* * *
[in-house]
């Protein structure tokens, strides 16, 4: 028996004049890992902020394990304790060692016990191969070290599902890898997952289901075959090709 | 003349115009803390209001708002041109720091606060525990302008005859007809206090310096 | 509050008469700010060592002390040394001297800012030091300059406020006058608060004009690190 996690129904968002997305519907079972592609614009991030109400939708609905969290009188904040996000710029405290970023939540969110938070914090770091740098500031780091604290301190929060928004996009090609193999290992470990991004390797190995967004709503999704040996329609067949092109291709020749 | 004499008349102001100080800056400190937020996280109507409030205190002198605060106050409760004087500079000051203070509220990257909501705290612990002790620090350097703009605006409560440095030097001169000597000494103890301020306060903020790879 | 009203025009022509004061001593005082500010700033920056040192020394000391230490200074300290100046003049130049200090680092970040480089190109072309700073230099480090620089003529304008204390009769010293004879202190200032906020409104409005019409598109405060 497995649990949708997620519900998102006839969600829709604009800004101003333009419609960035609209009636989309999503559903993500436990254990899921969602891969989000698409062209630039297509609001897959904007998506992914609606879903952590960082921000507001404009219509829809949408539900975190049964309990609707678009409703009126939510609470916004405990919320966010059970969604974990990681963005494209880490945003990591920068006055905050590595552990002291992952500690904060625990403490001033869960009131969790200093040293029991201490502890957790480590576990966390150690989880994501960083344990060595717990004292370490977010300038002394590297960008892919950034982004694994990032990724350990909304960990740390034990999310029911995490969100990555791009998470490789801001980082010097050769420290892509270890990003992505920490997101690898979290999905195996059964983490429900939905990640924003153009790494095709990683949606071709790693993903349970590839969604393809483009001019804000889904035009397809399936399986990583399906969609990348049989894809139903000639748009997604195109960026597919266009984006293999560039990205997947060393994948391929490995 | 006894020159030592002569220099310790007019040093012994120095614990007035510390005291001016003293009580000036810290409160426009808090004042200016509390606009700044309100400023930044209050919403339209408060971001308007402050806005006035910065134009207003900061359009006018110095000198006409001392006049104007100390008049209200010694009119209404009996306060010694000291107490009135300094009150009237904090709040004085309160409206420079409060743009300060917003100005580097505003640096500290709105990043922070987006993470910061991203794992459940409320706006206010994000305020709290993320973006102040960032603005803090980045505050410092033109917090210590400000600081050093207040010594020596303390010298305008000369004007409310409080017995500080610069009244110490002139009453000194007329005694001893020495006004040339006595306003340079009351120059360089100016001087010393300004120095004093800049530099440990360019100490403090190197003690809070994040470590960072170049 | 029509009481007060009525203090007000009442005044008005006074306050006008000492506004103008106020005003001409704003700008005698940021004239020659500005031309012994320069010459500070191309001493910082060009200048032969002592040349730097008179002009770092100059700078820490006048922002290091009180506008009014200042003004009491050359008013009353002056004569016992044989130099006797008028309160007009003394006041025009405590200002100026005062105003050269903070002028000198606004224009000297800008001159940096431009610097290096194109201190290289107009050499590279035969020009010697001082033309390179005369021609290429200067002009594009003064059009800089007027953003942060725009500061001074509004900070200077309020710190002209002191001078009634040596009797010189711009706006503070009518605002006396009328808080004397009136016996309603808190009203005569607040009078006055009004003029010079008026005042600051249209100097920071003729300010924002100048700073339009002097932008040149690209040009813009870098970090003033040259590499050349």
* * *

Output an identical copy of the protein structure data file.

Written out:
[in-house]
């Protein structure tokens, strides 16, 4: 028996004049890992902020394990304790060692016990191969070290599902890898997952289901075959090709 | 003349115009803390209001708002041109720091606060525990302008005859007809206090310096 | 509050008469700010060592002390040394001297800012030091300059406020006058608060004009690190 996690129904968002997305519907079972592609614009991030109400939708609905969290009188904040996000710029405290970023939540969110938070914090770091740098500031780091604290301190929060928004996009090609193999290992470990991004390797190995967004709503999704040996329609067949092109291709020749 | 004499008349102001100080800056400190937020996280109507409030205190002198605060106050409760004087500079000051203070509220990257909501705290612990002790620090350097703009605006409560440095030097001169000597000494103890301020306060903020790879 | 009203025009022509004061001593005082500010700033920056040192020394000391230490200074300290100046003049130049200090680092970040480089190109072309700073230099480090620089003529304008204390009769010293004879202190200032906020409104409005019409598109405060 497995649990949708997620519900998102006839969600829709604009800004101003333009419609960035609209009636989309999503559903993500436990254990899921969602891969989000698409062209630039297509609001897959904007998506992914609606879903952590960082921000507001404009219509829809949408539900975190049964309990609707678009409703009126939510609470916004405990919320966010059970969604974990990681963005494209880490945003990591920068006055905050590595552990002291992952500690904060625990403490001033869960009131969790200093040293029991201490502890957790480590576990966390150690989880994501960083344990060595717990004292370490977010300038002394590297960008892919950034982004694994990032990724350990909304960990740390034990999310029911995490969100990555791009998470490789801001980082010097050769420290892509270890990003992505920490997101690898979290999905195996059964983490429900939905990640924003153009790494095709990683949606071709790693993903349970590839969604393809483009001019804000889904035009397809399936399986990583399906969609990348049989894809139903000639748009997604195109960026597919266009984006293999560039990205997947060393994948391929490995 | 006894020159030592002569220099310790007019040093012994120095614990007035510390005291001016003293009580000036810290409160426009808090004042200016509390606009700044309100400023930044209050919403339209408060971001308007402050806005006035910065134009207003900061359009006018110095000198006409001392006049104007100390008049209200010694009119209404009996306060010694000291107490009135300094009150009237904090709040004085309160409206420079409060743009300060917003100005580097505003640096500290709105990043922070987006993470910061991203794992459940409320706006206010994000305020709290993320973006102040960032603005803090980045505050410092033109917090210590400000600081050093207040010594020596303390010298305008000369004007409310409080017995500080610069009244110490002139009453000194007329005694001893020495006004040339006595306003340079009351120059360089100016001087010393300004120095004093800049530099440990360019100490403090190197003690809070994040470590960072170049 | 029509009481007060009525203090007000009442005044008005006074306050006008000492506004103008106020005003001409704003700008005698940021004239020659500005031309012994320069010459500070191309001493910082060009200048032969002592040349730097008179002009770092100059700078820490006048922002290091009180506008009014200042003004009491050359008013009353002056004569016992044989130099006797008028309160007009003394006041025009405590200002100026005062105003050269903070002028000198606004224009000297800008001159940096431009610097290096194109201190290289107009050499590279035969020009010697001082033309390179005369021609290429200067002009594009003064059009800089007027953003942060725009500061001074509004900070200077309020710190002209002191001078009634040596009797010189711009706006503070009518605002006396009328808080004397009136016996309603808190009203005569607040009078006055009004003029010079008026005042600051249209100097920071003729300010924002100048700073339009002097932008040149690209040009813009870098970090003033040259590499050349």